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Biden calls fire at Delaware Chabad center ‘deeply disturbing,’ linking it to rising antisemitism

A fire set at the Chabad center at the University of Delaware on Tuesday night has been declared an act of arson.

An unknown person set the blaze around 11 p.m. that night, according to fire officials in Newark, Del. None of the family members who oversee the the center were present, and no one was injured.

Assistant State Fire Marshal Michael Choinchio said that investigators had found “no indication of a hate crime,” according to Delaware Online, but added that the investigation “is very open-ended right now.”

In a tweet Thursday evening former Vice President Joe Biden described the fire as “deeply disturbing,” and called for a “full and swift investigation.”

“With anti-Semitism on the rise across the country, we all have a moral obligation to speak out and give hate no safe harbor,” Biden’s tweet said.

It took 45 firefighters about 40 minutes to fully extinguish the blaze, according to the Newark Post. The crew stayed for three hours to fully eliminate hotspots throughout the building.

Fire investigators have estimated the damage at $75,000, while a GoFundMe page for the center said the estimated damage was between $150,00 and $200,000.

Earlier this month, a Chabad center in Portland, Ore., burned — the second time the building burned in five days, though the first fire was ruled electrical. Fire investigators have not made a determination yet about the origins of the second fire.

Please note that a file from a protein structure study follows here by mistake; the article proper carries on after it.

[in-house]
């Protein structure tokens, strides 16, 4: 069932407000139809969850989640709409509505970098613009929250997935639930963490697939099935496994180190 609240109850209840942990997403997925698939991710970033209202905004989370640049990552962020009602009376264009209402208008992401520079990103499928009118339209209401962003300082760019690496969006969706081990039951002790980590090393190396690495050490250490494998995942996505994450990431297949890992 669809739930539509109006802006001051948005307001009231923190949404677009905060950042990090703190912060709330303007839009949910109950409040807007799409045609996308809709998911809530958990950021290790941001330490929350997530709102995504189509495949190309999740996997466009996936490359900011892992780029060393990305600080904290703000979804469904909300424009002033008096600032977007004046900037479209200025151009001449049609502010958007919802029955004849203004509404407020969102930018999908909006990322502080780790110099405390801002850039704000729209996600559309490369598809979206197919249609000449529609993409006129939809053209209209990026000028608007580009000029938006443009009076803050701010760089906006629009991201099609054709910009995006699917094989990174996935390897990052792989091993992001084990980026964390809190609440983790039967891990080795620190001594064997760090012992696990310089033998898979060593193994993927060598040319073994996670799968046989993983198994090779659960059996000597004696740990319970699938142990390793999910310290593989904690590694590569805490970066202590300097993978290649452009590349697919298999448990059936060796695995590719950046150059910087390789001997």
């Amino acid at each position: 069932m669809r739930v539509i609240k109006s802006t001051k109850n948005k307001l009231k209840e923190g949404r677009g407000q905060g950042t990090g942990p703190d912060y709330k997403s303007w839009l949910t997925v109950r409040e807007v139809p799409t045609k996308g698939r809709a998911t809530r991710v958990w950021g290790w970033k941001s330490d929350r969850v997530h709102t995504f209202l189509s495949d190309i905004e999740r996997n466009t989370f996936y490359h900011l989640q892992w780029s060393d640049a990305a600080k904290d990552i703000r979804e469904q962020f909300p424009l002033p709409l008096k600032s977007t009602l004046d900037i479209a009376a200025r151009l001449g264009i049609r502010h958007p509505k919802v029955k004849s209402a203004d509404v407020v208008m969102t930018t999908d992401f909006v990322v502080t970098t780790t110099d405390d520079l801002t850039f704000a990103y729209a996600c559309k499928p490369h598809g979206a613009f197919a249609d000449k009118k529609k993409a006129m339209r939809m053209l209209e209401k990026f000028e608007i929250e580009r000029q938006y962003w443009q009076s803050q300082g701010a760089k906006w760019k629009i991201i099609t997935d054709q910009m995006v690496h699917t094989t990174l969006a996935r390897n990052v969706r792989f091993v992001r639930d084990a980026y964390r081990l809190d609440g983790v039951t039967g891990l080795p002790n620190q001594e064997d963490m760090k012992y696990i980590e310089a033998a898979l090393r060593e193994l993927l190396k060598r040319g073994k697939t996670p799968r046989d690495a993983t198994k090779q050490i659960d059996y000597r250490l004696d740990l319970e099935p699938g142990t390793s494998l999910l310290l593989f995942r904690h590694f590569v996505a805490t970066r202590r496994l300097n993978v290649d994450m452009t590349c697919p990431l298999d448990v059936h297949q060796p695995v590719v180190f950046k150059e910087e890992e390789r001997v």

The Delaware fire came after years of success in the center, established four years ago, said Avremel Vogel, one of its co-directors, along with his wife Shulie. The first year they would have 40 students on a Friday night, Vogel said. By last year, they maxed out at 150.

“Kids on the porch, standing up, hanging out the windows — as the students call it, Chabad-style,” Vogel said.

Students created the GoFundMe on Wednesday evening, which has raised $141,000 of a $250,000 goal as of Thursday afternoon. Vogel said he and his wife have been blown away by how hard the students, many of them hurt and angry, have worked to get word out about the damage to the center.

“Theres a fire burning inside them, they’re right to be upset, but we can channel it to build back, build bigger, build better, and create a lasting home for the Jewish students on campus,” Vogel said.

“Their constant generosity keeps students coming back each week,” the fundraising page says. “Rabbi, Shulie, and their three children have created a family at UD and have devoted their lives to bettering the Jewish community on campus.”

Though the family is physically fine, they are reeling from the “shock and disorientation” of learning that the building burned. They aren’t sure when they’ll resume campus activities, but Vogel said they plan to have High Holiday services in outdoor tents, with donated catering to replace their destroyed kitchen.

Vogel grew up on the University of Delaware campus: His parents were Chabad “emissaries” there before him. After he and Shulie married the opportunity arose to take over the Chabad position at the campus from the family that was living there, and they moved from Brooklyn down to Newark.

“It was meant to be,” he said.

Ari Feldman is a staff writer at the Forward. Contact him at [email protected] or follow him on Twitter @aefeldman


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